Klonopin Addiction: Signs, Symptoms, Effects, and Treatment


Are You Addicted to Klonopin?

Klonopin (clonazepam) is a benzodiazepine commonly prescribed for epileptic seizures, panic attacks, and generalized anxiety. When taken as prescribed, on a short-term basis, the drug poses little harm or risk. However, long-term or recreational use can result in tolerance, dependence, and severe withdrawal symptoms. 1, 2

This article will answer some frequently asked questions about Klonopin addiction and treatment, such as:


Is Klonopin Addictive?

Recovery From Klonopin Addiction
If you or someone you know needs help overcoming an addiction to Klonopin, call 1-888-319-2606Who Answers? to talk to a representative about treatment programs in your area.

Klonopin is a central nervous system depressant with a high potential for addiction when taken long-term or in recreational doses, or when combined with other drugs or alcohol. The drug may lead to tolerance and dependence, even when taken as prescribed.

Like many other prescription medications, people may underestimate the addictive potential of Klonopin because it is prescribed to them by a doctor.

The drug may be abused due to its ability to produce euphoria, relaxation, and feelings of calm in some users. Other users may become dependent on the drug to help keep their anxiety under control. To prevent an addiction, users who are taking the drug for anxiety should combine medication treatment with a form of therapy, such as cognitive behavioral therapy , which teaches users techniques they can use to manage their anxiety without medication.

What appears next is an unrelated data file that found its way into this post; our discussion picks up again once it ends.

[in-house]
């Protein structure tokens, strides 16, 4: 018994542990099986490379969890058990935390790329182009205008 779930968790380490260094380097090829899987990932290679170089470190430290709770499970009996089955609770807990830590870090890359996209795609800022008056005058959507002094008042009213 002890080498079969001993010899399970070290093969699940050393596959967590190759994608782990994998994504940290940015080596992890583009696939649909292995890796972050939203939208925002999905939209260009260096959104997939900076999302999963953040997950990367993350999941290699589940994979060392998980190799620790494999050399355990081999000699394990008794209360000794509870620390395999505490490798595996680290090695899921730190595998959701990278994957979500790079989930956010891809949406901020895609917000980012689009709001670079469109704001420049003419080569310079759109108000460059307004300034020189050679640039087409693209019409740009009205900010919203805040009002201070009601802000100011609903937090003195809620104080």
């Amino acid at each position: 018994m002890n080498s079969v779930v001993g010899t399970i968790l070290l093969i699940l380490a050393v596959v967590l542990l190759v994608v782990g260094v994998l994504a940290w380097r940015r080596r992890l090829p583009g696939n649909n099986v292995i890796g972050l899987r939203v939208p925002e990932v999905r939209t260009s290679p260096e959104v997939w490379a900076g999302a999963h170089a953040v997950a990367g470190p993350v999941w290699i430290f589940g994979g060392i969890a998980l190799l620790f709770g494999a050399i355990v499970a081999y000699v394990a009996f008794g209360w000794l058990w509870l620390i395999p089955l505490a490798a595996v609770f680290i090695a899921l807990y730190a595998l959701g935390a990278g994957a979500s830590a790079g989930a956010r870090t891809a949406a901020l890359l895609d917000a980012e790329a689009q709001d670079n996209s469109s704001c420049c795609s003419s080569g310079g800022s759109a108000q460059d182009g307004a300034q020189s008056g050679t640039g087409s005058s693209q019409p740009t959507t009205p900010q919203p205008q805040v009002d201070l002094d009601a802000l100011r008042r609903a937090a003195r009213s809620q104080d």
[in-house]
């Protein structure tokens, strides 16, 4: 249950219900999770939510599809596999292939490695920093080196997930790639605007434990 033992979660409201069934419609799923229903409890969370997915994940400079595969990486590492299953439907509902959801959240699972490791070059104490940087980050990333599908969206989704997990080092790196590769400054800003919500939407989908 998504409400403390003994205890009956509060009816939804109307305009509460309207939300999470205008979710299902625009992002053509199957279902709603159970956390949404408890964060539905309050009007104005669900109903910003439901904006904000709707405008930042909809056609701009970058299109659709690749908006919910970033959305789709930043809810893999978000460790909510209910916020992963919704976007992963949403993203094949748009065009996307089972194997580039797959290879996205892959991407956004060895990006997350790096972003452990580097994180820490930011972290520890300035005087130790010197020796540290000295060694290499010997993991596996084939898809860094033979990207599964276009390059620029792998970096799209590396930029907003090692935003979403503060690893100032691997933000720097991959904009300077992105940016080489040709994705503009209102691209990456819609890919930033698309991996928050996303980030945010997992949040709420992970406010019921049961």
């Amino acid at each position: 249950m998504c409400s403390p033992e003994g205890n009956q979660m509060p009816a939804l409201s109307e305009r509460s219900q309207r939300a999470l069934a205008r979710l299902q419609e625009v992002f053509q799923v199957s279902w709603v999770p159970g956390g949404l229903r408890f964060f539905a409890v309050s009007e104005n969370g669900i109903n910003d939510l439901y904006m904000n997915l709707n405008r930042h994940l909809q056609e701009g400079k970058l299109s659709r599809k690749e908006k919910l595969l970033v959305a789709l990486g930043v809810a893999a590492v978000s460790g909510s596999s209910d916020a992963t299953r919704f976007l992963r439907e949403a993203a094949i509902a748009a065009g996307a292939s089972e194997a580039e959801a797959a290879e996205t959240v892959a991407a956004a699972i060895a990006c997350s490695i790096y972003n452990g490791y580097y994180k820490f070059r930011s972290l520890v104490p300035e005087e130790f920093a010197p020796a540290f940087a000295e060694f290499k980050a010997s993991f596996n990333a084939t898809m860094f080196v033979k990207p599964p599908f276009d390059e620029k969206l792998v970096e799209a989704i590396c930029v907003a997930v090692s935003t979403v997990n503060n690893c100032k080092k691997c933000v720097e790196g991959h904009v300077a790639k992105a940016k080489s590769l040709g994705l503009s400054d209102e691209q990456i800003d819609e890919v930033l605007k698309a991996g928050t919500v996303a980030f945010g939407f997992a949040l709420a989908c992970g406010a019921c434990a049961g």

How to Tell If You or a Loved One Is Addicted to Klonopin

As mentioned above, many users may not realize that they are addicted to Klonopin if they have been prescribed the drug by their doctor. If you or a loved one is currently using Klonopin, educate yourself on the signs of addiction so that you can recognize when there is a problem and seek professional help.

Common symptoms of Klonopin addiction include: 3

  • Needing the drug to function.
  • Making excuses to use Klonopin in a way other than prescribed.
  • Neglecting to eat or having a poor appetite.
  • Becoming defensive when discussing use.
  • Experiencing cravings for the drug.
  • Tolerance, or needing to increase the dose to achieve the same effect as before.
  • Missing work, social activities, or hobbies because of drug use.
  • Continuing to use the drug despite any harm it may be causing.
  • Experiencing withdrawal symptoms when use is stopped.

Other signs of abuse and addiction include: 1, 2, 3

  • Persistent drowsiness.
  • Poor coordination.
  • Mood swings.
  • Mental confusion.
  • Memory loss.
  • Slowed reaction time.
  • Seizures.
  • Depression.
  • Hallucinations.
  • Irritability.
  • Poor hygiene.


Cost and Paying for Treatment

The cost of treatment for Klonopin addiction will vary depending on many factors. These include:

  • Whether your facility is inpatient or outpatient: In general, inpatient treatment programs are more expensive than outpatient rehab programs and may not be fully covered under insurance plans.